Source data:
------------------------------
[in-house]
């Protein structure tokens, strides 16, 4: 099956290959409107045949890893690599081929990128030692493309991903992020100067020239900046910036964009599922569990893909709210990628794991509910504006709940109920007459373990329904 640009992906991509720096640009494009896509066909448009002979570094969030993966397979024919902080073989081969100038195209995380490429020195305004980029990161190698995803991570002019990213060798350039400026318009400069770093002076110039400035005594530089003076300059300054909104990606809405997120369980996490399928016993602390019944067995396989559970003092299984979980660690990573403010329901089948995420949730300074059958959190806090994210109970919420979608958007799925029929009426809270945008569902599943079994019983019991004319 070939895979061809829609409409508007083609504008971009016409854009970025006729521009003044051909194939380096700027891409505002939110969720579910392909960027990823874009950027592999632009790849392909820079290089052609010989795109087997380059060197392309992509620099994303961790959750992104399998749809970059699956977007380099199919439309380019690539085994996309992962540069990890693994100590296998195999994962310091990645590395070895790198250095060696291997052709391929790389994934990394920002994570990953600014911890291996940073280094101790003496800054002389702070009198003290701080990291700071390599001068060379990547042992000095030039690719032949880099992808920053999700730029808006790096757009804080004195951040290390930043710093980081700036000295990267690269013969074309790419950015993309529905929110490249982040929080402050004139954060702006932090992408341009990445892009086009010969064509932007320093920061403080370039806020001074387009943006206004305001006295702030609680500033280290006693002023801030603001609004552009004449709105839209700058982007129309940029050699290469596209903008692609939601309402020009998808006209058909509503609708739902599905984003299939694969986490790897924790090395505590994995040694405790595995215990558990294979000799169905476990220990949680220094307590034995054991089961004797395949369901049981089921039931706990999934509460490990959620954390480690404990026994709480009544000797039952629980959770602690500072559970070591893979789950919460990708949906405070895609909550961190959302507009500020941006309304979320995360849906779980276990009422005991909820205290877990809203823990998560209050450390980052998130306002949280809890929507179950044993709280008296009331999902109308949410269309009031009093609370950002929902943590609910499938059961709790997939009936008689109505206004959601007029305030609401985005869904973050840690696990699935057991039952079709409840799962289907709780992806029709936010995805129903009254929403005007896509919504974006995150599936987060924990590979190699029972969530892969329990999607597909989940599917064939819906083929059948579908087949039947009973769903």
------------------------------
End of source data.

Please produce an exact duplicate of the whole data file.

[in-house]
């Protein structure tokens, strides 16, 4: 099956290959409107045949890893690599081929990128030692493309991903992020100067020239900046910036964009599922569990893909709210990628794991509910504006709940109920007459373990329904 640009992906991509720096640009494009896509066909448009002979570094969030993966397979024919902080073989081969100038195209995380490429020195305004980029990161190698995803991570002019990213060798350039400026318009400069770093002076110039400035005594530089003076300059300054909104990606809405997120369980996490399928016993602390019944067995396989559970003092299984979980660690990573403010329901089948995420949730300074059958959190806090994210109970919420979608958007799925029929009426809270945008569902599943079994019983019991004319 070939895979061809829609409409508007083609504008971009016409854009970025006729521009003044051909194939380096700027891409505002939110969720579910392909960027990823874009950027592999632009790849392909820079290089052609010989795109087997380059060197392309992509620099994303961790959750992104399998749809970059699956977007380099199919439309380019690539085994996309992962540069990890693994100590296998195999994962310091990645590395070895790198250095060696291997052709391929790389994934990394920002994570990953600014911890291996940073280094101790003496800054002389702070009198003290701080990291700071390599001068060379990547042992000095030039690719032949880099992808920053999700730029808006790096757009804080004195951040290390930043710093980081700036000295990267690269013969074309790419950015993309529905929110490249982040929080402050004139954060702006932090992408341009990445892009086009010969064509932007320093920061403080370039806020001074387009943006206004305001006295702030609680500033280290006693002023801030603001609004552009004449709105839209700058982007129309940029050699290469596209903008692609939601309402020009998808006209058909509503609708739902599905984003299939694969986490790897924790090395505590994995040694405790595995215990558990294979000799169905476990220990949680220094307590034995054991089961004797395949369901049981089921039931706990999934509460490990959620954390480690404990026994709480009544000797039952629980959770602690500072559970070591893979789950919460990708949906405070895609909550961190959302507009500020941006309304979320995360849906779980276990009422005991909820205290877990809203823990998560209050450390980052998130306002949280809890929507179950044993709280008296009331999902109308949410269309009031009093609370950002929902943590609910499938059961709790997939009936008689109505206004959601007029305030609401985005869904973050840690696990699935057991039952079709409840799962289907709780992806029709936010995805129903009254929403005007896509919504974006995150599936987060924990590979190699029972969530892969329990999607597909989940599917064939819906083929059948579908087949039947009973769903």